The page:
If you watched the debate Wednesday evening of this week between creation scientist Ken Ham and Bill Nye the Science Guy, you might wonder how two men can interpret the same fossils and other geological evidence in such opposite ways. The topic of the debate was “Is creation a viable model of origins in today’s modern scientific era?” Ken Ham used evidence to say yes; Bill Nye used evidence to say no. When asked what it would take to change his mind, Bill Nye said that he would change his mind if he were presented with evidence for creationism. Ken Ham said he would not change his mind, because he would hold to the authority of God’s word. But it was clear that Bill Nye will interpret any evidence he encounters through the lens of his “Reasonable Man” glasses, without a change in his naturalism. Ken Ham admitted that he will continue to interpret any evidence in light of his Biblical worldview, without a change in his position.
As much as I think that we should present evidence for the veracity of the Christian faith, debates like the Ham-Nye encounter this week show us the limitations of evidence.
Ravi Zacharias tells the story of sharing the podium once at Johns Hopkins University with Dr. Francis Collins, the current Director of the National Institute of Health. Ravi says that Francis first put up a photo of York Minster’s Rose Window (above left) on the big screen for the audience, sharing that there were thousands of pieces of stained glass in this amazingly beautiful window. Then Francis put up a view of the DNA Double Helix (above right), with its 3.1 billion bits of data. And then Francis sang a worship song.
We might agree with Francis Collins that the evidence speaks for itself – that it shouts glory to our Creator God. But not everyone will see it that way. Bill Nye might look at the DNA cross-section and be in awe of the universe.
Francis Collins used to be an atheist. I have thought, until today, that it was primarily his work with DNA in mapping the human genome that triggered his change from atheist to believer. And surely that was part of it. But that is only part of the story. When Collins changed careers from being a scientist to being a medical doctor, he encountered questions from patients on their deathbeds that he couldn’t answer.
As a graduate student in physical chemistry in the 1970s, I was an atheist, finding no reason to postulate the existence of any truths outside of mathematics, physics and chemistry. But then I went to medical school, and encountered life and death issues at the bedsides of my patients. Challenged by one of those patients, who asked “What do you believe, doctor?”, I began searching for answers.
I had to admit that the science I loved so much was powerless to answer questions such as “What is the meaning of life?” “Why am I here?” “Why does mathematics work, anyway?” “If the universe had a beginning, who created it?” “Why are the physical constants in the universe so finely tuned to allow the possibility of complex life forms?” “Why do humans have a moral sense?” “What happens after we die?”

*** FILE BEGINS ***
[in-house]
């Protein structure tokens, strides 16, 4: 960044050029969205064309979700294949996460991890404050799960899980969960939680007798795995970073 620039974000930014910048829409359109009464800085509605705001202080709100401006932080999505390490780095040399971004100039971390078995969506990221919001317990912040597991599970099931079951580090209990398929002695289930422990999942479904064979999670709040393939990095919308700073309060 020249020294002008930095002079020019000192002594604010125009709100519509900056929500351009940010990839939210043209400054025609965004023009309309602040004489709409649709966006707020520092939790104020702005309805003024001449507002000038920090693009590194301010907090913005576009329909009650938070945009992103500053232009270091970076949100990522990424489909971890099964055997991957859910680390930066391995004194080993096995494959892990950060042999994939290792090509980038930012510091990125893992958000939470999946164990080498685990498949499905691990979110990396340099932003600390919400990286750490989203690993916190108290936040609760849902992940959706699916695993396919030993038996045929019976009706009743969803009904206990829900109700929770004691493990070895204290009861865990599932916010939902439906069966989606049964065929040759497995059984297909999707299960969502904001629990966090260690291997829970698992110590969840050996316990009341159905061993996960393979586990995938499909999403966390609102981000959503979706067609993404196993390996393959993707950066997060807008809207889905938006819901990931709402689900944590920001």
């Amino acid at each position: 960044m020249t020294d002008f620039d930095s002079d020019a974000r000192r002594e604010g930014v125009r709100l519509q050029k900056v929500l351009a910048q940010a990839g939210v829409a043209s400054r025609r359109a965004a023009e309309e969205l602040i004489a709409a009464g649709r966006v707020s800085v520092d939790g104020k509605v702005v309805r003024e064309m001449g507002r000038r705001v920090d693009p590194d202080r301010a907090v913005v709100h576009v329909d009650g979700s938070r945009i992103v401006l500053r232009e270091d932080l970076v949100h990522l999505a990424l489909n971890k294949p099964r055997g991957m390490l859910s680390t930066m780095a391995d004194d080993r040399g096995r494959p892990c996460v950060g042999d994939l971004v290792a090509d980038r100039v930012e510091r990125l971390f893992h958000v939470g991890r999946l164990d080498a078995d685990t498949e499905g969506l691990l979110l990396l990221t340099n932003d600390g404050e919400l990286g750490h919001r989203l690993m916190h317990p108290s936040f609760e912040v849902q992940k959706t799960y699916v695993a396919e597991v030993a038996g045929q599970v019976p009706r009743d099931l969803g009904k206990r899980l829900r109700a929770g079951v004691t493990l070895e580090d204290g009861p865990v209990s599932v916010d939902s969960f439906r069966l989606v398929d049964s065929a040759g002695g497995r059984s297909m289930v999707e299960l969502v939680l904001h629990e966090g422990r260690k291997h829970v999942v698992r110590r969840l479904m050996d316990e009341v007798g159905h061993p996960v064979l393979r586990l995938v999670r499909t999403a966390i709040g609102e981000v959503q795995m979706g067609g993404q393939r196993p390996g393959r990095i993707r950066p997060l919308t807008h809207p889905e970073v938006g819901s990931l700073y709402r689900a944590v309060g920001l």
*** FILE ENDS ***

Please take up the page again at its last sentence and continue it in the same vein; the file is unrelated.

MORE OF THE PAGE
(From the CNN article “Collins: Why this scientist believes in God”)
Collins shares how he came to faith in God in a CNN interview that you can watch here. It was his growing understanding that his naturalistic worldview could not answer the big questions or explain reality as he experienced it, particularly man’s sense of right and wrong.
Collins now shows evidence of God’s creative work, like the intricate DNA Helix, and instinctively gives praise to God. He wrote a book to show that science and religion are not at odds. But in listening to him explain his journey from atheism to belief in God, it sounds like it had more to do with a worldview that lacked explaining power, than with evidence.
God gave evidence of His existence when He appeared to Moses in a burning bush that was not consumed, when He parted the Red Sea, when He lighted Elijah’s fire in a showdown with the prophets of Baal, when He saved Daniel’s friends from the fiery furnace. Jesus gave evidence of His deity by turning water into wine, walking on water, and showing Thomas His scars. So we should not hesitate in our apologetics to present evidence when it is appropriate, from fulfilled prophecies to archeological and historical support for the Bible. But we must also know that evidence alone is not always enough.
Apologist William Lane Craig says it like this:
So while the evidence is not enough to coerce you if your heart is closed, it is enough to ground faith rationally if you are willing to look at it with an open mind and an open heart.
~ Betsy McPeak